Kindle Unlimited Fills One Writer’s Voids

Amazon.com read my mind.

With Amazon Prime, I was never content checking out a maximum of one book per month. I’m a serial user at the public library. Prime put me on a strict reading diet.

I wanted to use an e-book for a research question, needing it only briefly. Or, I wanted to check out the finished product a publisher (or indie author) offered. Not even to read the whole thing, but just to preview what the person or company seems like.

Kindle Unlimited fills all those voids at $9.99 per month. There’s a 30-day free trial right now. 

No limit on monthly check-outs? Up to 10 books at a time? Cool!

Plus…(and I’m sure I read this right) authors will get a royalty if you read even 10 percent of their titles before returning.

I’m in, with the hope that Amazon will create a yearly fee to reward early-bird users. 

 

 

 

Thanking Baseball Author Ray Robinson

This far-prettier specimen was priced above $25 on eBay. My copy, with numerous creases and other signs of love, is priceless.

This far-prettier specimen was priced above $25 on eBay. My copy, with numerous creases and other signs of love, is priceless.

I still have it.

I have the 60-cent paperback entitled Baseball Stars of 1971. I bought it from the Scholastic Book Club. I read the catalog everyone got at school. Then I counted out the nickels and dimes.

Years ago, I found Robinson’s address. I thanked him for making me want to read AND write. This book is the first complete book I remember reading again and again. (Yes, he wrote back.)

Words matter.

So do writers.

Who should you be thanking today?

 

Writers: Use Your Public Library’s Best-Kept Research Secret

nonfictionAwardRight where you live.

Someone who’ll save you time researching any topic you want.

No, it’s not a website.

Stop at your public library’s children’s department. Find a non-fiction book on your desired topic.

Don’t say you’re too old for children’s books.

Children’s authors take complex subjects and make them easy to read. Get an introduction on any subject through children’s nonfiction. They’ll hit the high points for you, giving you a jump on the competition (or that deadline). Save time. Save money.

Look at the children’s titles as a more-fun version of CliffsNotes.

Believe in Blurb-Review Karma!

You don’t need to be a celebrity.

Exhibit A for books making a difference. Happy birthday, Michael Nobbs!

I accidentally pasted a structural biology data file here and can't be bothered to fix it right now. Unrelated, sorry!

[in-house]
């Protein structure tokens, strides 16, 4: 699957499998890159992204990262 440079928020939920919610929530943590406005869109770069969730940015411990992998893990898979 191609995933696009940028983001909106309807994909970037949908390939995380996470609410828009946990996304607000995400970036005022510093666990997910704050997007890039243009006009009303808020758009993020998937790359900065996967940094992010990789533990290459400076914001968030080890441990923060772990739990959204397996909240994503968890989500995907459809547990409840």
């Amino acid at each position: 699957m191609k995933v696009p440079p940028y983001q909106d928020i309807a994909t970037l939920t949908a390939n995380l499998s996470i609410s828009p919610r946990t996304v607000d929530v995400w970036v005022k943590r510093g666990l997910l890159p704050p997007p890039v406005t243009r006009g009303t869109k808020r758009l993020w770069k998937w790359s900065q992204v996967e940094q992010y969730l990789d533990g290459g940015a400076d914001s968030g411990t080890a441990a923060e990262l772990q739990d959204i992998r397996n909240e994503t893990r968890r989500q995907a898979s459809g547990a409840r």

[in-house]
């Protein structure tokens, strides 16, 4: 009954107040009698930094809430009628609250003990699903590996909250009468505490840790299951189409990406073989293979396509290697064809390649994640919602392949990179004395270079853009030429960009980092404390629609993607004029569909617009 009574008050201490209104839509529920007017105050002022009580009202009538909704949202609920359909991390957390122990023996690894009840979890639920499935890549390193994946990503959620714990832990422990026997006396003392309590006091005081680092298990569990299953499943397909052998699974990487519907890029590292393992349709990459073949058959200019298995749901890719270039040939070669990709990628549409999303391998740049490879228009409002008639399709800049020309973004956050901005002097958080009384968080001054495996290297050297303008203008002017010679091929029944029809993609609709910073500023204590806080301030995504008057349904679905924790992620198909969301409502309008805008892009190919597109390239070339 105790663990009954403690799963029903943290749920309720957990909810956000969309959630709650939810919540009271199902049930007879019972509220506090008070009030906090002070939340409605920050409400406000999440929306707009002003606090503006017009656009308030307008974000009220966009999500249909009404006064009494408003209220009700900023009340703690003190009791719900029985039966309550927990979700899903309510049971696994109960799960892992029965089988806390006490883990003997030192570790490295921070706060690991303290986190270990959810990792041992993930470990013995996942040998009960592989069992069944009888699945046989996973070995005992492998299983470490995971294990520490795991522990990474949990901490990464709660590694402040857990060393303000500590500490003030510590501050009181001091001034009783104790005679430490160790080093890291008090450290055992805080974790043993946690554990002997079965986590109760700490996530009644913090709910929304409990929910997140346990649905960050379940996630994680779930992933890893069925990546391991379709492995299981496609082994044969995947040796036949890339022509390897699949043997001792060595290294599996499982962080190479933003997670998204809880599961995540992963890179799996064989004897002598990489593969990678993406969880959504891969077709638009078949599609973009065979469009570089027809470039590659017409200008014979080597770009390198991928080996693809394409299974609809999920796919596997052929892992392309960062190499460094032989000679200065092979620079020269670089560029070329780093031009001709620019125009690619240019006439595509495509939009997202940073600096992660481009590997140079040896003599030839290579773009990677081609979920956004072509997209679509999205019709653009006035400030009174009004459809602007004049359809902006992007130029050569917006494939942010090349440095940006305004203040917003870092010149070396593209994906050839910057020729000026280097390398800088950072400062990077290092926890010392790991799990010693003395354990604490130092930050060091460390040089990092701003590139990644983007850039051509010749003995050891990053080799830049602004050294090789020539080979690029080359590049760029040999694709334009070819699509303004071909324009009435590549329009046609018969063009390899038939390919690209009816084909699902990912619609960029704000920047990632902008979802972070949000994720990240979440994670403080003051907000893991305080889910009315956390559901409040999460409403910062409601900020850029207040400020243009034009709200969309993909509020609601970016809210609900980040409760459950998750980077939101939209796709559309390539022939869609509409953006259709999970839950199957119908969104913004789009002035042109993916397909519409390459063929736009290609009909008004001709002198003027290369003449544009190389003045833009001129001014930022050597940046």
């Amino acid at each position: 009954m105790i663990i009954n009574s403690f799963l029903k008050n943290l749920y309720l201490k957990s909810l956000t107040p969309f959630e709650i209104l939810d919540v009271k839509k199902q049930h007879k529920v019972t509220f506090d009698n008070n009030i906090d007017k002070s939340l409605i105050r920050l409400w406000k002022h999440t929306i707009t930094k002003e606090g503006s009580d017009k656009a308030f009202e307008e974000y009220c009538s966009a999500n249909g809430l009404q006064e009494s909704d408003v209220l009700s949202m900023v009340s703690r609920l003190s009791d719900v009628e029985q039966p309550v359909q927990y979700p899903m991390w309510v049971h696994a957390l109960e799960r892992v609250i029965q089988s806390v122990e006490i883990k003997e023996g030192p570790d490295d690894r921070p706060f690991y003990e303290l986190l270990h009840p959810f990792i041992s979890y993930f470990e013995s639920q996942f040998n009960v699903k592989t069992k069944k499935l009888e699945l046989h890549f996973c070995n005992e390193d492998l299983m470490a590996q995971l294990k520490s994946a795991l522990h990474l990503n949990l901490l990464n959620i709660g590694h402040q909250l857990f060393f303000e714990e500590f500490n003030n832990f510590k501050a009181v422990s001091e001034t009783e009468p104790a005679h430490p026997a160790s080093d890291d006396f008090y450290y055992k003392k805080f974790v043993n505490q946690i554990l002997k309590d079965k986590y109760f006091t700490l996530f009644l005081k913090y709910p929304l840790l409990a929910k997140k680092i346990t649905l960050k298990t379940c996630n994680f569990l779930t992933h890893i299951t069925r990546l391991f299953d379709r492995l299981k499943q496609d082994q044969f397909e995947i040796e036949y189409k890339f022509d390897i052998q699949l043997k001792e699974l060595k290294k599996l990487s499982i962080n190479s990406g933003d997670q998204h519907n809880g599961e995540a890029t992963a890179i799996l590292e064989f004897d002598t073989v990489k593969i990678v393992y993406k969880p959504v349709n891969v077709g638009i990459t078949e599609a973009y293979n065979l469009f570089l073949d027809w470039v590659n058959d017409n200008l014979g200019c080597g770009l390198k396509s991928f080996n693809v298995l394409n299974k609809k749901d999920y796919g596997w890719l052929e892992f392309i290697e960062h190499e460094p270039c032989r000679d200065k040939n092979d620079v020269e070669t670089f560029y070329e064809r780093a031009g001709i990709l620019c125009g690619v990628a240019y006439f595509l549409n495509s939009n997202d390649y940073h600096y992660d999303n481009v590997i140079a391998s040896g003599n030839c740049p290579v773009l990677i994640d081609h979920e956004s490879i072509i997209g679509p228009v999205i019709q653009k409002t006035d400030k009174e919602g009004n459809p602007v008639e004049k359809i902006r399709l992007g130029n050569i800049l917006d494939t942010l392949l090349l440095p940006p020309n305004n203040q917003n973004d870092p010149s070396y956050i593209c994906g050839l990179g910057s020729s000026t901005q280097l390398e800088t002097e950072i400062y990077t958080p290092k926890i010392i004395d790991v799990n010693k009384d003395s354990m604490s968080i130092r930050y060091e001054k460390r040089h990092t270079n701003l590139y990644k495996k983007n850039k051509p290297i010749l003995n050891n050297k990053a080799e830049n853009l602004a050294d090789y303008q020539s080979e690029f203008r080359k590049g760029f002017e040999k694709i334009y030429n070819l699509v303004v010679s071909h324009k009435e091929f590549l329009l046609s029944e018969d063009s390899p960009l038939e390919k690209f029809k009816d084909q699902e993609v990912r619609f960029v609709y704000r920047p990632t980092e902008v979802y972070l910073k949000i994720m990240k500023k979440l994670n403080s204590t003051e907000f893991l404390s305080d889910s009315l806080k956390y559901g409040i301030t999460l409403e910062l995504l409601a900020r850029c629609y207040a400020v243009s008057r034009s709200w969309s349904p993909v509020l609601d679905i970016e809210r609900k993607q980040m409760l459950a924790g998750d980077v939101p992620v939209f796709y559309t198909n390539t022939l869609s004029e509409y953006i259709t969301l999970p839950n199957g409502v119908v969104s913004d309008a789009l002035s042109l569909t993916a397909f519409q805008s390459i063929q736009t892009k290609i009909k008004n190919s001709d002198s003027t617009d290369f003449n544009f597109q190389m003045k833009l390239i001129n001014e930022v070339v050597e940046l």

Exhibit A for books making a difference. Happy birthday, Michael Nobbs!

You don’t need a blog as your megaphone.

You don’t need to be asked.

Has a book made a difference in your life?

Forget the essay. Say how it made you feel. Why does the book work for you?

There are places to speak up. Speak out. The author (or book’s) Facebook page. A website. Amazon.com. Goodreads. One sentences can move mountains. Or a sales meter, at least.

This isn’t to make the author obliged to you. This isn’t about having a personal interaction with the author. This is about being the one voice saying, “Yes, it’s good. Wait until you see how it makes you feel!” 

Why post that blurb?

Because you’ll be creating, too, finishing a project soon. You’ll want someone to notice your work, to feel something over what you made yourself.

Karma keeps score.

Channeling Seth Godin’s Gratitude

What a way to start a week!

Seth Godin’s Monday blog was entitled “The artist who dances on the edge.”

Seth offers words everyone should read.

Read, then adapt.

Make the words, and the attitude, your own.

Too many people believe it’s futile to offer praise. Doesn’t the artist (and writers and authors count) know he’s doing well?

That’s not the point.

Is the artist’s work meaningful to you? Tell them why. There’s no need to have a speech prepared.

“Thank you. That gives me hope.”

Such a tiny effort could keep those artists making art. It’s not about the money. They’re in it to matter. Matter to you and the world.

Gratitude is creativity, too. Thank you, Seth!

Forget The Outline! Write Your Jacket Flap Copy

I just found this intriguing website: www.jacketflap.com So many great perspectives on today's fast-changing children's lit world!

I just found this intriguing website: http://www.jacketflap.com
So many great perspectives on today’s fast-changing children’s lit world!

Start at the end.

Don’t get bogged down by your former high school teacher’s ancient definition of “outline.”

Could you describe your book idea in a succinct way, fitting the preview on your future book jacket?

See how it feels. I’m still striving to meet that New Year’s resolution:

Think less, write more!